Most of these youngsters are from the middle class or the lower middle class background. Most of them have a student-activist past. There is only a limited number of these candidates in a small district like Kannur, naturally. As a result, the leaders of both parties have to be exhibitionist in the ardour of their demands. You have to qualify rather bloodily to meet their recruiting standards. It's a cult. And both parties draw from the same stock. 


This is the reason why you will see, unlike other places in India, in Kannur, the guy who holds up the red flag dissolving in time into a slightly older guy wearing the RSS shorts. It's the same man. But a different party. The cause does not matter. Because, it will change. But the extremity of the demands is vital for loyalty to be won and sustained. Murder feeds murder. 

Sujith, for instance, was part of Democratic Youth Federation of India (DYFI) - affiliated to the CPI(M) outfit - and had a following of his own among the youth.

The RSS offered him a more acute sense of purpose. Instead of a foreign ideology, Marxism, which is all but dead, they pointed out the double standards that a secular party invariably has to resort to in order to appear fair to the varied denominations of people.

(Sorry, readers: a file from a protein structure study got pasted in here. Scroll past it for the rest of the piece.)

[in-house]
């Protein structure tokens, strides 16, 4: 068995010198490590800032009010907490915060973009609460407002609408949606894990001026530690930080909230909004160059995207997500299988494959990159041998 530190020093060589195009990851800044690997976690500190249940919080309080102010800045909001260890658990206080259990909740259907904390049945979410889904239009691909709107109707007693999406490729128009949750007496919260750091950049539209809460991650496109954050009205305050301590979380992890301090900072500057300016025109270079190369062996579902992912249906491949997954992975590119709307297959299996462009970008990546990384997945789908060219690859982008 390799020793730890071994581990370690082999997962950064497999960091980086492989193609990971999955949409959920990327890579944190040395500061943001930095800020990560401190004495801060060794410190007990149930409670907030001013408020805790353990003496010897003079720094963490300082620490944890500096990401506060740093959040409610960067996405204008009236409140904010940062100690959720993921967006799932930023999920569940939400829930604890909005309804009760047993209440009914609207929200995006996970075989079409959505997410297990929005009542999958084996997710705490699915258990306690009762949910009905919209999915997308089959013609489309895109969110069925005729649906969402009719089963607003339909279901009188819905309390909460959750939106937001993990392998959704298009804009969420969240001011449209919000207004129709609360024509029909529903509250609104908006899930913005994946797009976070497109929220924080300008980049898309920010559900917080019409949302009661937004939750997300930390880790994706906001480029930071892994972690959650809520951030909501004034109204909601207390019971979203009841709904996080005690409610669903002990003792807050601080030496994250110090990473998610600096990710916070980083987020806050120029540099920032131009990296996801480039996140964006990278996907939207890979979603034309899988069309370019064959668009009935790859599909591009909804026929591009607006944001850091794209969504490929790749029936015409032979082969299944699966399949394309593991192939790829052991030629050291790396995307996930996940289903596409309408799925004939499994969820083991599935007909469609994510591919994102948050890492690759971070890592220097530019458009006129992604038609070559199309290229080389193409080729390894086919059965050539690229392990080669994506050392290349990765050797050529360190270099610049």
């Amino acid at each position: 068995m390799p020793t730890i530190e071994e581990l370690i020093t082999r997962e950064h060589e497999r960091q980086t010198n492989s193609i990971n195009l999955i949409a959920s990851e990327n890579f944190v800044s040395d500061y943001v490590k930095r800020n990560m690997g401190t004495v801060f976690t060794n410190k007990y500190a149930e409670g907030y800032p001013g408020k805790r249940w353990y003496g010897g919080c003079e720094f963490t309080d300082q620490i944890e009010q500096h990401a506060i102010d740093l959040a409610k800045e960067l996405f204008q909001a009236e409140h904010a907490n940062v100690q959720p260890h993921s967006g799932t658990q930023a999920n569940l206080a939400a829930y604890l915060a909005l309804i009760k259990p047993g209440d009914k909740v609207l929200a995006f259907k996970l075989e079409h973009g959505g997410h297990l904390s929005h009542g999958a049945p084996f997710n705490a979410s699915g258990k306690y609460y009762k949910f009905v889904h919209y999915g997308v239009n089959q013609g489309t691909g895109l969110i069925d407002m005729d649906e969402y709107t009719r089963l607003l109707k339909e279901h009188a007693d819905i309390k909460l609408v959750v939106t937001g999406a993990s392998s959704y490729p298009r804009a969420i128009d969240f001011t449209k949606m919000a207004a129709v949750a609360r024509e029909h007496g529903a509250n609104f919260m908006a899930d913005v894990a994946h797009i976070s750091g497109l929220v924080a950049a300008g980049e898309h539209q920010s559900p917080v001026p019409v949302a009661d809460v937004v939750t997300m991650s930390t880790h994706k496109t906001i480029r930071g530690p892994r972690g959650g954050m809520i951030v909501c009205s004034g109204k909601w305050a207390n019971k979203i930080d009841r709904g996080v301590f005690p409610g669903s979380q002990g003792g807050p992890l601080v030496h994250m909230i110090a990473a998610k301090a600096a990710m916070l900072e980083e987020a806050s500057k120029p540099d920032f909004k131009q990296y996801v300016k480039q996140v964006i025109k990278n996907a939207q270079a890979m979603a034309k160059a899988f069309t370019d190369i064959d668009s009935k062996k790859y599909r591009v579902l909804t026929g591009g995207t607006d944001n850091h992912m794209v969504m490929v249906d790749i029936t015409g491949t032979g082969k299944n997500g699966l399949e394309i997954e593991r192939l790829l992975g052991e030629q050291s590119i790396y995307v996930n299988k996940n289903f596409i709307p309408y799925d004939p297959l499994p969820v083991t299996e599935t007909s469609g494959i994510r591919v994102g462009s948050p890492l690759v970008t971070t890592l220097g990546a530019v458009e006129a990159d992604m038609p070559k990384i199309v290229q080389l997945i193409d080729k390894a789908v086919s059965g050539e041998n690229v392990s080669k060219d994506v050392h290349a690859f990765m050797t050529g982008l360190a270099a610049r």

The RSS offered Sujith simple solutions to his confusions. A seeming honesty of outlook. Every country has its preferred race and religion, for example. Why shouldn't India? The unity of its thought integrated Sujith into one solid, clear minded machine, ready to carry out the party's agenda. Of late, he had been able to convert young CPI(M) followers into his new faith. This kind of conversion is a matter of extreme seriousness in a place like Kannur. 

It could deserve death. To be sure, he would be a name in the CPI(M) hitlist. But very often an act of final justice is cumulative; other reasons come into play. 

A few days ago, B Kemal Pasha, a justice of Kerala High Court, was invited to a seminar, where he talked in the context of the personal law that the Muslim women are discriminated against. He said, men can have four wives, why not a woman four husbands? It was meant well. But it's easy for good intentions to sound off in the age of the social media.

Well, a leading Malayalam daily, picked up the comment from social media and used it reportedly in relation to the Prophet. The item has since then been pulled out from their website following massive protests by Muslim and secular organisations. And the newspaper has issued an unconditional apology for offending Mulsim sentiments.

So how did the Prophet, an ever brooding and cloaked presence these days, come into play in Sujith's murder? How does Justice Pasha's comment explain Sujith's parents watching the slashing of their son's body before their eyes?